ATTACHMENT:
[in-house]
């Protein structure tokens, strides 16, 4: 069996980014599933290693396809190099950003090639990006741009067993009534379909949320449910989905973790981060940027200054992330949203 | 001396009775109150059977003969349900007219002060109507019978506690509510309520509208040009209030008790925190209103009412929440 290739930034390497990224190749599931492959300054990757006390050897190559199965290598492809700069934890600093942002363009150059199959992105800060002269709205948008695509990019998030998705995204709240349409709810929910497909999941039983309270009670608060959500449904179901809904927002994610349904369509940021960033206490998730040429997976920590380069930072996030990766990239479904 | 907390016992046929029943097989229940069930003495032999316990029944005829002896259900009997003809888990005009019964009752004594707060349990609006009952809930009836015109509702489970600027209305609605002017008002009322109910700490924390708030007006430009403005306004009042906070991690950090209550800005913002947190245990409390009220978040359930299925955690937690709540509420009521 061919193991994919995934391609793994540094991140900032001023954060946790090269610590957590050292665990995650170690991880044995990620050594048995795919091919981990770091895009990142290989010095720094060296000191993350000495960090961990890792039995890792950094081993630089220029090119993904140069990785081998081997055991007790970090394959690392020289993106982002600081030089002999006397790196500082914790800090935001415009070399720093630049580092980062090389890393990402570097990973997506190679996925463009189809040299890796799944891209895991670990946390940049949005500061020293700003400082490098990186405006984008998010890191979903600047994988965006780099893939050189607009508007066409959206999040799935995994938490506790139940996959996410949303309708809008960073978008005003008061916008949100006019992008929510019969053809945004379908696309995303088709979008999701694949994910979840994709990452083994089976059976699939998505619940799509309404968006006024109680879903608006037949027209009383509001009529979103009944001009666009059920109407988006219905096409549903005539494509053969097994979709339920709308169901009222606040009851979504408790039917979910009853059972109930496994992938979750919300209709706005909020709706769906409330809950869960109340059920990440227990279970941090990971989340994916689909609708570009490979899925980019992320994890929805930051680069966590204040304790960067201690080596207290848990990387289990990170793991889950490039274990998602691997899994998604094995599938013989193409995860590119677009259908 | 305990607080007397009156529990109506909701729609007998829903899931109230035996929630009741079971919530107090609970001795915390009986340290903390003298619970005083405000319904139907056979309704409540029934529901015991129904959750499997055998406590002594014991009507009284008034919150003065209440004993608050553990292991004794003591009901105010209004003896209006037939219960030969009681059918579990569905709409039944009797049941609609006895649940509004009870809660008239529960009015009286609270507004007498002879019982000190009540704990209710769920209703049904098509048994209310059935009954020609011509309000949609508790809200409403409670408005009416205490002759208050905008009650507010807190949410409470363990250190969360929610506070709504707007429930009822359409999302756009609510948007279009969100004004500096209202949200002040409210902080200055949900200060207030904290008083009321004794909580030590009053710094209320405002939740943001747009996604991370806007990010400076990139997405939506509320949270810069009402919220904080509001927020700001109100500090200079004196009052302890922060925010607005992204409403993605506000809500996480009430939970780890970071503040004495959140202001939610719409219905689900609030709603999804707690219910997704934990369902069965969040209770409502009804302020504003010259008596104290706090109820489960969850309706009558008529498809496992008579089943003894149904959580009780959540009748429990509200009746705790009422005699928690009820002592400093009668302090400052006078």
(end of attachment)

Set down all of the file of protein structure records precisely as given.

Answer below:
[in-house]
């Protein structure tokens, strides 16, 4: 069996980014599933290693396809190099950003090639990006741009067993009534379909949320449910989905973790981060940027200054992330949203 | 001396009775109150059977003969349900007219002060109507019978506690509510309520509208040009209030008790925190209103009412929440 290739930034390497990224190749599931492959300054990757006390050897190559199965290598492809700069934890600093942002363009150059199959992105800060002269709205948008695509990019998030998705995204709240349409709810929910497909999941039983309270009670608060959500449904179901809904927002994610349904369509940021960033206490998730040429997976920590380069930072996030990766990239479904 | 907390016992046929029943097989229940069930003495032999316990029944005829002896259900009997003809888990005009019964009752004594707060349990609006009952809930009836015109509702489970600027209305609605002017008002009322109910700490924390708030007006430009403005306004009042906070991690950090209550800005913002947190245990409390009220978040359930299925955690937690709540509420009521 061919193991994919995934391609793994540094991140900032001023954060946790090269610590957590050292665990995650170690991880044995990620050594048995795919091919981990770091895009990142290989010095720094060296000191993350000495960090961990890792039995890792950094081993630089220029090119993904140069990785081998081997055991007790970090394959690392020289993106982002600081030089002999006397790196500082914790800090935001415009070399720093630049580092980062090389890393990402570097990973997506190679996925463009189809040299890796799944891209895991670990946390940049949005500061020293700003400082490098990186405006984008998010890191979903600047994988965006780099893939050189607009508007066409959206999040799935995994938490506790139940996959996410949303309708809008960073978008005003008061916008949100006019992008929510019969053809945004379908696309995303088709979008999701694949994910979840994709990452083994089976059976699939998505619940799509309404968006006024109680879903608006037949027209009383509001009529979103009944001009666009059920109407988006219905096409549903005539494509053969097994979709339920709308169901009222606040009851979504408790039917979910009853059972109930496994992938979750919300209709706005909020709706769906409330809950869960109340059920990440227990279970941090990971989340994916689909609708570009490979899925980019992320994890929805930051680069966590204040304790960067201690080596207290848990990387289990990170793991889950490039274990998602691997899994998604094995599938013989193409995860590119677009259908 | 305990607080007397009156529990109506909701729609007998829903899931109230035996929630009741079971919530107090609970001795915390009986340290903390003298619970005083405000319904139907056979309704409540029934529901015991129904959750499997055998406590002594014991009507009284008034919150003065209440004993608050553990292991004794003591009901105010209004003896209006037939219960030969009681059918579990569905709409039944009797049941609609006895649940509004009870809660008239529960009015009286609270507004007498002879019982000190009540704990209710769920209703049904098509048994209310059935009954020609011509309000949609508790809200409403409670408005009416205490002759208050905008009650507010807190949410409470363990250190969360929610506070709504707007429930009822359409999302756009609510948007279009969100004004500096209202949200002040409210902080200055949900200060207030904290008083009321004794909580030590009053710094209320405002939740943001747009996604991370806007990010400076990139997405939506509320949270810069009402919220904080509001927020700001109100500090200079004196009052302890922060925010607005992204409403993605506000809500996480009430939970780890970071503040004495959140202001939610719409219905689900609030709603999804707690219910997704934990369902069965969040209770409502009804302020504003010259008596104290706090109820489960969850309706009558008529498809496992008579089943003894149904959580009780959540009748429990509200009746705790009422005699928690009820002592400093009668302090400052006078």